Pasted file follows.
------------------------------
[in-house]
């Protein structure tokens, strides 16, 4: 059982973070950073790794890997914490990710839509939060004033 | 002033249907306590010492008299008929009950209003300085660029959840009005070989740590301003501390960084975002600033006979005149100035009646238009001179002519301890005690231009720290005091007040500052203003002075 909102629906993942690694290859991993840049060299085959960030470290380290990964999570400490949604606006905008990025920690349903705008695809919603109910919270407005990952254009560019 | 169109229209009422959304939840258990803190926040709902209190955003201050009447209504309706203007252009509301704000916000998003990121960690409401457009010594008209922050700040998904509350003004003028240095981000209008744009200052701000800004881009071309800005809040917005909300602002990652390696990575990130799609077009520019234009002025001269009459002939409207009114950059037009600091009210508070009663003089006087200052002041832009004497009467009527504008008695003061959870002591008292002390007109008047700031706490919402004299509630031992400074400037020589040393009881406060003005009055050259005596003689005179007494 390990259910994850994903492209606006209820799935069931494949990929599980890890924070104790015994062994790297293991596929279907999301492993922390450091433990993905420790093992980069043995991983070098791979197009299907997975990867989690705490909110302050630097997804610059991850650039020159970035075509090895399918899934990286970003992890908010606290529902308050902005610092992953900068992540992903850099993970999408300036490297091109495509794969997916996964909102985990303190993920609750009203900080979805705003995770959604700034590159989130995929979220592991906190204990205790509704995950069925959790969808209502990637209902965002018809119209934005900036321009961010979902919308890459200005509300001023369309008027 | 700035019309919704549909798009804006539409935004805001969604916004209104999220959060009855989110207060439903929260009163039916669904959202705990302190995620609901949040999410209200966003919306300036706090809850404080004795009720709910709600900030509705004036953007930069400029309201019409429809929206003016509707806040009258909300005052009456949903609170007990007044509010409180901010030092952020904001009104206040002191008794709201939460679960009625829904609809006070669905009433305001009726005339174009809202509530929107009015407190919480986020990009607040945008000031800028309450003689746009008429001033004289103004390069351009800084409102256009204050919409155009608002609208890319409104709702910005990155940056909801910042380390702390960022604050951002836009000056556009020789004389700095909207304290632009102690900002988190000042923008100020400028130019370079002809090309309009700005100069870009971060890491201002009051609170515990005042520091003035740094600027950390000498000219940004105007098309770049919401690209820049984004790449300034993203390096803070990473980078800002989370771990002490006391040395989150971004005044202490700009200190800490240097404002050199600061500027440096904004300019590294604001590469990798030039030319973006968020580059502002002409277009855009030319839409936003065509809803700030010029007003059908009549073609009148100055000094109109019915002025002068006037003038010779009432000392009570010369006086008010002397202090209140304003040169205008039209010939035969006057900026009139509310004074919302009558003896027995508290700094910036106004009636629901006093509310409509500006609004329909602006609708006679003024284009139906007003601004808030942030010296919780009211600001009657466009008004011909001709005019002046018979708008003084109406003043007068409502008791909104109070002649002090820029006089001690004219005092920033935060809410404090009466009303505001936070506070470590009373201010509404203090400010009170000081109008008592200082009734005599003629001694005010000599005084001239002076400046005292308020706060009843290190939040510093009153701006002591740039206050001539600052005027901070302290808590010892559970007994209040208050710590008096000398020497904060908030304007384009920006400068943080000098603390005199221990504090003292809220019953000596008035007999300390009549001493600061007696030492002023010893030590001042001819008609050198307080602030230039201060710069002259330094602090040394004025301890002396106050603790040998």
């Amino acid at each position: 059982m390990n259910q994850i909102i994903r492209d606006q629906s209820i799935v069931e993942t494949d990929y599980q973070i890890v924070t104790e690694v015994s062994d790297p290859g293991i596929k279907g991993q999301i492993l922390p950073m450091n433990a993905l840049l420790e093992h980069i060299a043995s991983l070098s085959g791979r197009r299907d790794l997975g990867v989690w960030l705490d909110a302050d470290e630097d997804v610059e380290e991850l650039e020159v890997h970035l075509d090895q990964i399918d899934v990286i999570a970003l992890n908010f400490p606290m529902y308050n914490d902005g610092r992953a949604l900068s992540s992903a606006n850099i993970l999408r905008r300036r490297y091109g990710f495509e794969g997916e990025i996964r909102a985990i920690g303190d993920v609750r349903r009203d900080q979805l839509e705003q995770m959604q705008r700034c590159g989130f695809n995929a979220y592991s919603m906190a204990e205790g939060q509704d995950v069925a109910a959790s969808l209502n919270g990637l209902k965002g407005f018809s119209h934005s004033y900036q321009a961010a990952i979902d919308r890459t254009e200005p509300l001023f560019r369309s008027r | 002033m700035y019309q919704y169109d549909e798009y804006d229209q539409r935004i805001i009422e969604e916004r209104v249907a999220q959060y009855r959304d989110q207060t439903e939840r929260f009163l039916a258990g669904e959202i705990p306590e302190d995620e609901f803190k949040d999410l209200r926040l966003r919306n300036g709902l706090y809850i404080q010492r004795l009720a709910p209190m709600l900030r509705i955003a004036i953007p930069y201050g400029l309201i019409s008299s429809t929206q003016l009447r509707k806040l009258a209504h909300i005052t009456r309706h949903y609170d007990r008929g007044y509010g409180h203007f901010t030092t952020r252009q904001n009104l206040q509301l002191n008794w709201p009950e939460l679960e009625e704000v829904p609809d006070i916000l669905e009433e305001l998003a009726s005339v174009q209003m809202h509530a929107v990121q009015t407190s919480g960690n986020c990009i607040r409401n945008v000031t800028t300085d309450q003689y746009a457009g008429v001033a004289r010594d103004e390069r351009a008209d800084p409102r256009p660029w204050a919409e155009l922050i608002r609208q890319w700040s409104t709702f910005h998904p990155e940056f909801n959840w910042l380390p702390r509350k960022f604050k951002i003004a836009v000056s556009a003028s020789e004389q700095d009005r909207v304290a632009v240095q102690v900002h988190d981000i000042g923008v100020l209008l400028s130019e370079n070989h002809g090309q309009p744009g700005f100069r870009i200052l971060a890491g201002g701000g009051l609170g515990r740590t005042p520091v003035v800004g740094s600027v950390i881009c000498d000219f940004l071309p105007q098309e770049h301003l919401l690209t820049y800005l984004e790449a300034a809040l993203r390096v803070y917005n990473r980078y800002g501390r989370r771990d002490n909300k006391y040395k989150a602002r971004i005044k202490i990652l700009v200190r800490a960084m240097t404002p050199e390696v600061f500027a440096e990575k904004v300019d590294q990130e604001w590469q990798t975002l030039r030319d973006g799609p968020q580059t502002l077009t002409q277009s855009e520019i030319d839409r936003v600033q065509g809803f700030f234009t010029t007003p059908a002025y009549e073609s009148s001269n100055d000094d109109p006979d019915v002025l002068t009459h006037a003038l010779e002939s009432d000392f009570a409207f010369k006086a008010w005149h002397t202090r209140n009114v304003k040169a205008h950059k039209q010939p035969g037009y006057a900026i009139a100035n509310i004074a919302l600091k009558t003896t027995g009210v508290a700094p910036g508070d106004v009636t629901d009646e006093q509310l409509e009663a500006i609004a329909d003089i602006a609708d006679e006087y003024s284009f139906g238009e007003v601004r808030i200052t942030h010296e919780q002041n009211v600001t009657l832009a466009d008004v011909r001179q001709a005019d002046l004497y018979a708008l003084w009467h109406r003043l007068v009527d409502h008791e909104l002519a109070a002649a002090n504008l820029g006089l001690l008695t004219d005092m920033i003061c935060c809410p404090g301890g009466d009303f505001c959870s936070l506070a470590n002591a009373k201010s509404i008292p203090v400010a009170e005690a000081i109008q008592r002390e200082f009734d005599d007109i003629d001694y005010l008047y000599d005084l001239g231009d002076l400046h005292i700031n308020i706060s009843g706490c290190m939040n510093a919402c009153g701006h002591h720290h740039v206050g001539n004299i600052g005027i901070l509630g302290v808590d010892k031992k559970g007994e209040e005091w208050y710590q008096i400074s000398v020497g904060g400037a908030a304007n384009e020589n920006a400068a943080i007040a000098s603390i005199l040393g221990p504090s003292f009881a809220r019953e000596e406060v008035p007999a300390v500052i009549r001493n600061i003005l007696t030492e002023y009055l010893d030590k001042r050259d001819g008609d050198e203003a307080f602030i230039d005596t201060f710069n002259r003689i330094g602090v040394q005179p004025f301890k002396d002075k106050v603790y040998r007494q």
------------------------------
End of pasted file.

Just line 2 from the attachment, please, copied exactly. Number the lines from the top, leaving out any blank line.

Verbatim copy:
């Protein structure tokens, strides 16, 4: 059982973070950073790794890997914490990710839509939060004033 | 002033249907306590010492008299008929009950209003300085660029959840009005070989740590301003501390960084975002600033006979005149100035009646238009001179002519301890005690231009720290005091007040500052203003002075 909102629906993942690694290859991993840049060299085959960030470290380290990964999570400490949604606006905008990025920690349903705008695809919603109910919270407005990952254009560019 | 169109229209009422959304939840258990803190926040709902209190955003201050009447209504309706203007252009509301704000916000998003990121960690409401457009010594008209922050700040998904509350003004003028240095981000209008744009200052701000800004881009071309800005809040917005909300602002990652390696990575990130799609077009520019234009002025001269009459002939409207009114950059037009600091009210508070009663003089006087200052002041832009004497009467009527504008008695003061959870002591008292002390007109008047700031706490919402004299509630031992400074400037020589040393009881406060003005009055050259005596003689005179007494 390990259910994850994903492209606006209820799935069931494949990929599980890890924070104790015994062994790297293991596929279907999301492993922390450091433990993905420790093992980069043995991983070098791979197009299907997975990867989690705490909110302050630097997804610059991850650039020159970035075509090895399918899934990286970003992890908010606290529902308050902005610092992953900068992540992903850099993970999408300036490297091109495509794969997916996964909102985990303190993920609750009203900080979805705003995770959604700034590159989130995929979220592991906190204990205790509704995950069925959790969808209502990637209902965002018809119209934005900036321009961010979902919308890459200005509300001023369309008027 | 700035019309919704549909798009804006539409935004805001969604916004209104999220959060009855989110207060439903929260009163039916669904959202705990302190995620609901949040999410209200966003919306300036706090809850404080004795009720709910709600900030509705004036953007930069400029309201019409429809929206003016509707806040009258909300005052009456949903609170007990007044509010409180901010030092952020904001009104206040002191008794709201939460679960009625829904609809006070669905009433305001009726005339174009809202509530929107009015407190919480986020990009607040945008000031800028309450003689746009008429001033004289103004390069351009800084409102256009204050919409155009608002609208890319409104709702910005990155940056909801910042380390702390960022604050951002836009000056556009020789004389700095909207304290632009102690900002988190000042923008100020400028130019370079002809090309309009700005100069870009971060890491201002009051609170515990005042520091003035740094600027950390000498000219940004105007098309770049919401690209820049984004790449300034993203390096803070990473980078800002989370771990002490006391040395989150971004005044202490700009200190800490240097404002050199600061500027440096904004300019590294604001590469990798030039030319973006968020580059502002002409277009855009030319839409936003065509809803700030010029007003059908009549073609009148100055000094109109019915002025002068006037003038010779009432000392009570010369006086008010002397202090209140304003040169205008039209010939035969006057900026009139509310004074919302009558003896027995508290700094910036106004009636629901006093509310409509500006609004329909602006609708006679003024284009139906007003601004808030942030010296919780009211600001009657466009008004011909001709005019002046018979708008003084109406003043007068409502008791909104109070002649002090820029006089001690004219005092920033935060809410404090009466009303505001936070506070470590009373201010509404203090400010009170000081109008008592200082009734005599003629001694005010000599005084001239002076400046005292308020706060009843290190939040510093009153701006002591740039206050001539600052005027901070302290808590010892559970007994209040208050710590008096000398020497904060908030304007384009920006400068943080000098603390005199221990504090003292809220019953000596008035007999300390009549001493600061007696030492002023010893030590001042001819008609050198307080602030230039201060710069002259330094602090040394004025301890002396106050603790040998």